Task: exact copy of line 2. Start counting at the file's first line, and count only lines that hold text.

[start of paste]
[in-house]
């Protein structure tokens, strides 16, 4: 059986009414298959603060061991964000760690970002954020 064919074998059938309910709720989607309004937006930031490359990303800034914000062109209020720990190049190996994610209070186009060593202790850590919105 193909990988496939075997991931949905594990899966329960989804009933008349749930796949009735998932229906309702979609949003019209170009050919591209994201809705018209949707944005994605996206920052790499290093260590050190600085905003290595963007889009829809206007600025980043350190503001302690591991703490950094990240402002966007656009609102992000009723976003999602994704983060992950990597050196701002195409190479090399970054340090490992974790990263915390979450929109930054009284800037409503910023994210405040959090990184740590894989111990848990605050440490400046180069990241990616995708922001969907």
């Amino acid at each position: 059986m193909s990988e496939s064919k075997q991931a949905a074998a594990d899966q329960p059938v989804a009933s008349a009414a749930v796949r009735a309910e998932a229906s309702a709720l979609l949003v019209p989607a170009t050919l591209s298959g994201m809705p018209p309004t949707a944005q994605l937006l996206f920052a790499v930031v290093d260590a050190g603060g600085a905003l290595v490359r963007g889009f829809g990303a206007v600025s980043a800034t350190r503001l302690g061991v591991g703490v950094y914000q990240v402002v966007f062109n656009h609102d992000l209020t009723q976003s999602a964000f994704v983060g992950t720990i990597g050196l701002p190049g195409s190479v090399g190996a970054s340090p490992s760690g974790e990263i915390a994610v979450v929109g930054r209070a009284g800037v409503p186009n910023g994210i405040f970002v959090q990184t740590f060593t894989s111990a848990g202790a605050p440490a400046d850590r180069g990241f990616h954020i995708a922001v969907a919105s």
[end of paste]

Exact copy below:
């Protein structure tokens, strides 16, 4: 059986009414298959603060061991964000760690970002954020 064919074998059938309910709720989607309004937006930031490359990303800034914000062109209020720990190049190996994610209070186009060593202790850590919105 193909990988496939075997991931949905594990899966329960989804009933008349749930796949009735998932229906309702979609949003019209170009050919591209994201809705018209949707944005994605996206920052790499290093260590050190600085905003290595963007889009829809206007600025980043350190503001302690591991703490950094990240402002966007656009609102992000009723976003999602994704983060992950990597050196701002195409190479090399970054340090490992974790990263915390979450929109930054009284800037409503910023994210405040959090990184740590894989111990848990605050440490400046180069990241990616995708922001969907």